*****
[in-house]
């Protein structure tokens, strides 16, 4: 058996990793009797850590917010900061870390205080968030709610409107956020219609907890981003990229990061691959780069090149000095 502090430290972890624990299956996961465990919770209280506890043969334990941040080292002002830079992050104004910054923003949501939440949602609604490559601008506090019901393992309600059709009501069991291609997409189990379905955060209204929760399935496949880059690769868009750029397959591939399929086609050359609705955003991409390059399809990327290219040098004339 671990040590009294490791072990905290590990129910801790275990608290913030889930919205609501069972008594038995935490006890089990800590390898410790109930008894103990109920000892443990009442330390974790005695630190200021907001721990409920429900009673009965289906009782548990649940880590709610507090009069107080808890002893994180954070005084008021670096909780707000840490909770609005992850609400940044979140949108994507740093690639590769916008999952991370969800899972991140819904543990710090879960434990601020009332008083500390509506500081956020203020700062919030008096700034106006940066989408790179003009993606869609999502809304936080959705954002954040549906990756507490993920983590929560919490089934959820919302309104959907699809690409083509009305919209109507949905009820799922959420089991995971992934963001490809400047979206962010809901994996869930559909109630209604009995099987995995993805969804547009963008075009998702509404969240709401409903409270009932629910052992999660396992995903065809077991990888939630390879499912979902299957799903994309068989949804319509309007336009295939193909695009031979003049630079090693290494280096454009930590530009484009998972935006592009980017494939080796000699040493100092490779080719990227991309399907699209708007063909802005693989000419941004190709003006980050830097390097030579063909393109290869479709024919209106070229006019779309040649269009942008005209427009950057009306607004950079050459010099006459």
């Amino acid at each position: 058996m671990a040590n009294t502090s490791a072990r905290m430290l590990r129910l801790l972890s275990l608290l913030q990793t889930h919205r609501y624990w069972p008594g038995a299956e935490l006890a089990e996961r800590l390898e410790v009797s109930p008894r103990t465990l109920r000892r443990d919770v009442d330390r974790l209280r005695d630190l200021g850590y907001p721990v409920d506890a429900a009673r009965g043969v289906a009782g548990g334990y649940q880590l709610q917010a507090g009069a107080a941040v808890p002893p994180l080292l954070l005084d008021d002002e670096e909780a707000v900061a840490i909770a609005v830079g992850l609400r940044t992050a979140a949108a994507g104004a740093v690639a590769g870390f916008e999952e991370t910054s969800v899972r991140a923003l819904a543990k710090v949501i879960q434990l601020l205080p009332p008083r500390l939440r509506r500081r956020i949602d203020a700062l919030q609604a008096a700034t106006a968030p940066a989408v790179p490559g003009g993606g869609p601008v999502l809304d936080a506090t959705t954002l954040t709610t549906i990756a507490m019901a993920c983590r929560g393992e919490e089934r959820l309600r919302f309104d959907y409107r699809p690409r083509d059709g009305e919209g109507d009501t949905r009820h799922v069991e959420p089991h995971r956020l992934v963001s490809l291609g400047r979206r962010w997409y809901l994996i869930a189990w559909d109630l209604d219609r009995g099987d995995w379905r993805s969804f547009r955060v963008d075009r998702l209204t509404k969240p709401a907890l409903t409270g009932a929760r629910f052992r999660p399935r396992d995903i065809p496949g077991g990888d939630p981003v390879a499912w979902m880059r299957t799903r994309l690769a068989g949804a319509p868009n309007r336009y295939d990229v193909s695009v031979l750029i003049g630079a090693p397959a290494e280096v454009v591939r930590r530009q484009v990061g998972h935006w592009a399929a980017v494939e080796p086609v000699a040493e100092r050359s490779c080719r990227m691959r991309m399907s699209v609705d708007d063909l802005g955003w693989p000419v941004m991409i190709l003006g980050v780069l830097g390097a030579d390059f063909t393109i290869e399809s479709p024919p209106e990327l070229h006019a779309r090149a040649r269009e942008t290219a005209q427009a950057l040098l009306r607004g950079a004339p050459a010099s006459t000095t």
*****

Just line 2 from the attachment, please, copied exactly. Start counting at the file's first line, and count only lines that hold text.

């Protein structure tokens, strides 16, 4: 058996990793009797850590917010900061870390205080968030709610409107956020219609907890981003990229990061691959780069090149000095 502090430290972890624990299956996961465990919770209280506890043969334990941040080292002002830079992050104004910054923003949501939440949602609604490559601008506090019901393992309600059709009501069991291609997409189990379905955060209204929760399935496949880059690769868009750029397959591939399929086609050359609705955003991409390059399809990327290219040098004339 671990040590009294490791072990905290590990129910801790275990608290913030889930919205609501069972008594038995935490006890089990800590390898410790109930008894103990109920000892443990009442330390974790005695630190200021907001721990409920429900009673009965289906009782548990649940880590709610507090009069107080808890002893994180954070005084008021670096909780707000840490909770609005992850609400940044979140949108994507740093690639590769916008999952991370969800899972991140819904543990710090879960434990601020009332008083500390509506500081956020203020700062919030008096700034106006940066989408790179003009993606869609999502809304936080959705954002954040549906990756507490993920983590929560919490089934959820919302309104959907699809690409083509009305919209109507949905009820799922959420089991995971992934963001490809400047979206962010809901994996869930559909109630209604009995099987995995993805969804547009963008075009998702509404969240709401409903409270009932629910052992999660396992995903065809077991990888939630390879499912979902299957799903994309068989949804319509309007336009295939193909695009031979003049630079090693290494280096454009930590530009484009998972935006592009980017494939080796000699040493100092490779080719990227991309399907699209708007063909802005693989000419941004190709003006980050830097390097030579063909393109290869479709024919209106070229006019779309040649269009942008005209427009950057009306607004950079050459010099006459």